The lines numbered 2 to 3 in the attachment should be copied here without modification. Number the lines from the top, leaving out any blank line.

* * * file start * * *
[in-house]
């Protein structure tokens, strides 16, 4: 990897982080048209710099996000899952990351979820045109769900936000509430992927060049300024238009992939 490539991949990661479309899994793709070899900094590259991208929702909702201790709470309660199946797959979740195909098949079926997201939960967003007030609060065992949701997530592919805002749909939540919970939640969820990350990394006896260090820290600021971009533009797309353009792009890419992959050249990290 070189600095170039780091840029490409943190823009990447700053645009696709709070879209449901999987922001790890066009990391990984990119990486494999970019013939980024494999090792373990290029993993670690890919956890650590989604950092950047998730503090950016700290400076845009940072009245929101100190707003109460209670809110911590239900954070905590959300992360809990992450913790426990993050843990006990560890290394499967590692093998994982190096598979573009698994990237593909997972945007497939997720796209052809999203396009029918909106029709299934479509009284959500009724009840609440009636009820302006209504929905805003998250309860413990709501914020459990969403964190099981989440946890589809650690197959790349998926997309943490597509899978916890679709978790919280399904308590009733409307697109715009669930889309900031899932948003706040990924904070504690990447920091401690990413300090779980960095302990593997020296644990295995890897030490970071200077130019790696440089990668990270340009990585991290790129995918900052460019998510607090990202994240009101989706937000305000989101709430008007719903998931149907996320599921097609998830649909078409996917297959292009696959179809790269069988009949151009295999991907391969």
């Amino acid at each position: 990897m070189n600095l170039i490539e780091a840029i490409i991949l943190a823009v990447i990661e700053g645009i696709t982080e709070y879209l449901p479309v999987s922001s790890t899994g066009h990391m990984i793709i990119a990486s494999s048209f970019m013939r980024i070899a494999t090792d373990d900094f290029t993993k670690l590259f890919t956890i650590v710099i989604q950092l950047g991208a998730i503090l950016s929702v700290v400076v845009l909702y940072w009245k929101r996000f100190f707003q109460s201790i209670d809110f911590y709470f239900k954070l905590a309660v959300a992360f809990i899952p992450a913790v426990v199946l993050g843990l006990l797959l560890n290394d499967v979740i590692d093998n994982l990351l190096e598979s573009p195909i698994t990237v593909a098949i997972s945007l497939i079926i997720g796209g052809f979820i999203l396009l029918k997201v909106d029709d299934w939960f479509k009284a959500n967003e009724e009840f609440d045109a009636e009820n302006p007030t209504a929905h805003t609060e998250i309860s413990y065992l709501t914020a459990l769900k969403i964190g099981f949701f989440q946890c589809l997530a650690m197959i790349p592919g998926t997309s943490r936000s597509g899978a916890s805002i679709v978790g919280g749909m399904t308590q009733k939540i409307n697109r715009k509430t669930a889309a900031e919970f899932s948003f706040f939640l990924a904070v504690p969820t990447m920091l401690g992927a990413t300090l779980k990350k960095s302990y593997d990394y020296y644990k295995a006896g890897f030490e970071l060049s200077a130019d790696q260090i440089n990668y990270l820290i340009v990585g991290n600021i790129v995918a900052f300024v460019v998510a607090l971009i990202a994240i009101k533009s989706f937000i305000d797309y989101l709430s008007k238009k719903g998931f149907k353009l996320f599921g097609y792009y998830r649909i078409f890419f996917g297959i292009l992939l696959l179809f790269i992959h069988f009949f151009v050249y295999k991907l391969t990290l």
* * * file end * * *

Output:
């Protein structure tokens, strides 16, 4: 990897982080048209710099996000899952990351979820045109769900936000509430992927060049300024238009992939 490539991949990661479309899994793709070899900094590259991208929702909702201790709470309660199946797959979740195909098949079926997201939960967003007030609060065992949701997530592919805002749909939540919970939640969820990350990394006896260090820290600021971009533009797309353009792009890419992959050249990290 070189600095170039780091840029490409943190823009990447700053645009696709709070879209449901999987922001790890066009990391990984990119990486494999970019013939980024494999090792373990290029993993670690890919956890650590989604950092950047998730503090950016700290400076845009940072009245929101100190707003109460209670809110911590239900954070905590959300992360809990992450913790426990993050843990006990560890290394499967590692093998994982190096598979573009698994990237593909997972945007497939997720796209052809999203396009029918909106029709299934479509009284959500009724009840609440009636009820302006209504929905805003998250309860413990709501914020459990969403964190099981989440946890589809650690197959790349998926997309943490597509899978916890679709978790919280399904308590009733409307697109715009669930889309900031899932948003706040990924904070504690990447920091401690990413300090779980960095302990593997020296644990295995890897030490970071200077130019790696440089990668990270340009990585991290790129995918900052460019998510607090990202994240009101989706937000305000989101709430008007719903998931149907996320599921097609998830649909078409996917297959292009696959179809790269069988009949151009295999991907391969």
């Amino acid at each position: 990897m070189n600095l170039i490539e780091a840029i490409i991949l943190a823009v990447i990661e700053g645009i696709t982080e709070y879209l449901p479309v999987s922001s790890t899994g066009h990391m990984i793709i990119a990486s494999s048209f970019m013939r980024i070899a494999t090792d373990d900094f290029t993993k670690l590259f890919t956890i650590v710099i989604q950092l950047g991208a998730i503090l950016s929702v700290v400076v845009l909702y940072w009245k929101r996000f100190f707003q109460s201790i209670d809110f911590y709470f239900k954070l905590a309660v959300a992360f809990i899952p992450a913790v426990v199946l993050g843990l006990l797959l560890n290394d499967v979740i590692d093998n994982l990351l190096e598979s573009p195909i698994t990237v593909a098949i997972s945007l497939i079926i997720g796209g052809f979820i999203l396009l029918k997201v909106d029709d299934w939960f479509k009284a959500n967003e009724e009840f609440d045109a009636e009820n302006p007030t209504a929905h805003t609060e998250i309860s413990y065992l709501t914020a459990l769900k969403i964190g099981f949701f989440q946890c589809l997530a650690m197959i790349p592919g998926t997309s943490r936000s597509g899978a916890s805002i679709v978790g919280g749909m399904t308590q009733k939540i409307n697109r715009k509430t669930a889309a900031e919970f899932s948003f706040f939640l990924a904070v504690p969820t990447m920091l401690g992927a990413t300090l779980k990350k960095s302990y593997d990394y020296y644990k295995a006896g890897f030490e970071l060049s200077a130019d790696q260090i440089n990668y990270l820290i340009v990585g991290n600021i790129v995918a900052f300024v460019v998510a607090l971009i990202a994240i009101k533009s989706f937000i305000d797309y989101l709430s008007k238009k719903g998931f149907k353009l996320f599921g097609y792009y998830r649909i078409f890419f996917g297959i292009l992939l696959l179809f790269i992959h069988f009949f151009v050249y295999k991907l391969t990290l």